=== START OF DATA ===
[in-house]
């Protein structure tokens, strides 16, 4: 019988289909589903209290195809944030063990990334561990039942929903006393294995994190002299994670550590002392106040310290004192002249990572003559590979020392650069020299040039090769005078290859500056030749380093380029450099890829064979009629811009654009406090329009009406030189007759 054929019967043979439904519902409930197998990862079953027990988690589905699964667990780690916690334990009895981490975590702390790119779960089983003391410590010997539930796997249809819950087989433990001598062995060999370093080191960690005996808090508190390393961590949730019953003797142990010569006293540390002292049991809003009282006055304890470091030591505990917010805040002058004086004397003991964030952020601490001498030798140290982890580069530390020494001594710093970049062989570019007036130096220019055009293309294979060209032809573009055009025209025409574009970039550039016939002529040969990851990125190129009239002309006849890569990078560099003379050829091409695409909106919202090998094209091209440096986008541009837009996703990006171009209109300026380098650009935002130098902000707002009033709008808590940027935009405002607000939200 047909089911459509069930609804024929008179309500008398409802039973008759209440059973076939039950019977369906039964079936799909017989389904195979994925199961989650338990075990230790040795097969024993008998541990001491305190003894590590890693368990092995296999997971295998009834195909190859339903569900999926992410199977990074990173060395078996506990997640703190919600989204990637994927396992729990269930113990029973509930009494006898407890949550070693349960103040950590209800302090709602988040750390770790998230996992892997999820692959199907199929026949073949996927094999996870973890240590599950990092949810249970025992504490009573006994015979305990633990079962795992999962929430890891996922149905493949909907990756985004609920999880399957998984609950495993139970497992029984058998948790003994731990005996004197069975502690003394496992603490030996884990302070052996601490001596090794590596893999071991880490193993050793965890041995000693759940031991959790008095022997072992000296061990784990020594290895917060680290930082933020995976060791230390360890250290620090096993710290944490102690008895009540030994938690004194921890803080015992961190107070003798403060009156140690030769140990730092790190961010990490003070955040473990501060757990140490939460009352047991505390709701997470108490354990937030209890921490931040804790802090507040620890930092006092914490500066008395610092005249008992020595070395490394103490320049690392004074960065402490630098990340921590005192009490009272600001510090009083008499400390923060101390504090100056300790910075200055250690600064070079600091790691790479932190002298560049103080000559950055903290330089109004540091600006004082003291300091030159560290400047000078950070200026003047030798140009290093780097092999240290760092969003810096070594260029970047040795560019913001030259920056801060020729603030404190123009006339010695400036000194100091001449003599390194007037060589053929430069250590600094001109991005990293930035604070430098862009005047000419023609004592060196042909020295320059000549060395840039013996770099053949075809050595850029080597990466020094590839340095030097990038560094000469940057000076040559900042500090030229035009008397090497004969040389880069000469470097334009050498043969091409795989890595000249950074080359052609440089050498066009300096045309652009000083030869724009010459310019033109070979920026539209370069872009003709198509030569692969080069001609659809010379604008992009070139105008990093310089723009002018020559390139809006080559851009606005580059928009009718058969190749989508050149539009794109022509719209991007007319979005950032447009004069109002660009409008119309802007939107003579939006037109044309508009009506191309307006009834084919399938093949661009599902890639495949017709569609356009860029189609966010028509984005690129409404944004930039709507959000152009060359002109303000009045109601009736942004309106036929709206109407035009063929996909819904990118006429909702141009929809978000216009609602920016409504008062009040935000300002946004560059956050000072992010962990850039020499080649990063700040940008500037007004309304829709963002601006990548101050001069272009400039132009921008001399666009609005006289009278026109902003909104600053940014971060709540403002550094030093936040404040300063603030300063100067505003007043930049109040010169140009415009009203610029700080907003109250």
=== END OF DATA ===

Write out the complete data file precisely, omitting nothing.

[in-house]
């Protein structure tokens, strides 16, 4: 019988289909589903209290195809944030063990990334561990039942929903006393294995994190002299994670550590002392106040310290004192002249990572003559590979020392650069020299040039090769005078290859500056030749380093380029450099890829064979009629811009654009406090329009009406030189007759 054929019967043979439904519902409930197998990862079953027990988690589905699964667990780690916690334990009895981490975590702390790119779960089983003391410590010997539930796997249809819950087989433990001598062995060999370093080191960690005996808090508190390393961590949730019953003797142990010569006293540390002292049991809003009282006055304890470091030591505990917010805040002058004086004397003991964030952020601490001498030798140290982890580069530390020494001594710093970049062989570019007036130096220019055009293309294979060209032809573009055009025209025409574009970039550039016939002529040969990851990125190129009239002309006849890569990078560099003379050829091409695409909106919202090998094209091209440096986008541009837009996703990006171009209109300026380098650009935002130098902000707002009033709008808590940027935009405002607000939200 047909089911459509069930609804024929008179309500008398409802039973008759209440059973076939039950019977369906039964079936799909017989389904195979994925199961989650338990075990230790040795097969024993008998541990001491305190003894590590890693368990092995296999997971295998009834195909190859339903569900999926992410199977990074990173060395078996506990997640703190919600989204990637994927396992729990269930113990029973509930009494006898407890949550070693349960103040950590209800302090709602988040750390770790998230996992892997999820692959199907199929026949073949996927094999996870973890240590599950990092949810249970025992504490009573006994015979305990633990079962795992999962929430890891996922149905493949909907990756985004609920999880399957998984609950495993139970497992029984058998948790003994731990005996004197069975502690003394496992603490030996884990302070052996601490001596090794590596893999071991880490193993050793965890041995000693759940031991959790008095022997072992000296061990784990020594290895917060680290930082933020995976060791230390360890250290620090096993710290944490102690008895009540030994938690004194921890803080015992961190107070003798403060009156140690030769140990730092790190961010990490003070955040473990501060757990140490939460009352047991505390709701997470108490354990937030209890921490931040804790802090507040620890930092006092914490500066008395610092005249008992020595070395490394103490320049690392004074960065402490630098990340921590005192009490009272600001510090009083008499400390923060101390504090100056300790910075200055250690600064070079600091790691790479932190002298560049103080000559950055903290330089109004540091600006004082003291300091030159560290400047000078950070200026003047030798140009290093780097092999240290760092969003810096070594260029970047040795560019913001030259920056801060020729603030404190123009006339010695400036000194100091001449003599390194007037060589053929430069250590600094001109991005990293930035604070430098862009005047000419023609004592060196042909020295320059000549060395840039013996770099053949075809050595850029080597990466020094590839340095030097990038560094000469940057000076040559900042500090030229035009008397090497004969040389880069000469470097334009050498043969091409795989890595000249950074080359052609440089050498066009300096045309652009000083030869724009010459310019033109070979920026539209370069872009003709198509030569692969080069001609659809010379604008992009070139105008990093310089723009002018020559390139809006080559851009606005580059928009009718058969190749989508050149539009794109022509719209991007007319979005950032447009004069109002660009409008119309802007939107003579939006037109044309508009009506191309307006009834084919399938093949661009599902890639495949017709569609356009860029189609966010028509984005690129409404944004930039709507959000152009060359002109303000009045109601009736942004309106036929709206109407035009063929996909819904990118006429909702141009929809978000216009609602920016409504008062009040935000300002946004560059956050000072992010962990850039020499080649990063700040940008500037007004309304829709963002601006990548101050001069272009400039132009921008001399666009609005006289009278026109902003909104600053940014971060709540403002550094030093936040404040300063603030300063100067505003007043930049109040010169140009415009009203610029700080907003109250």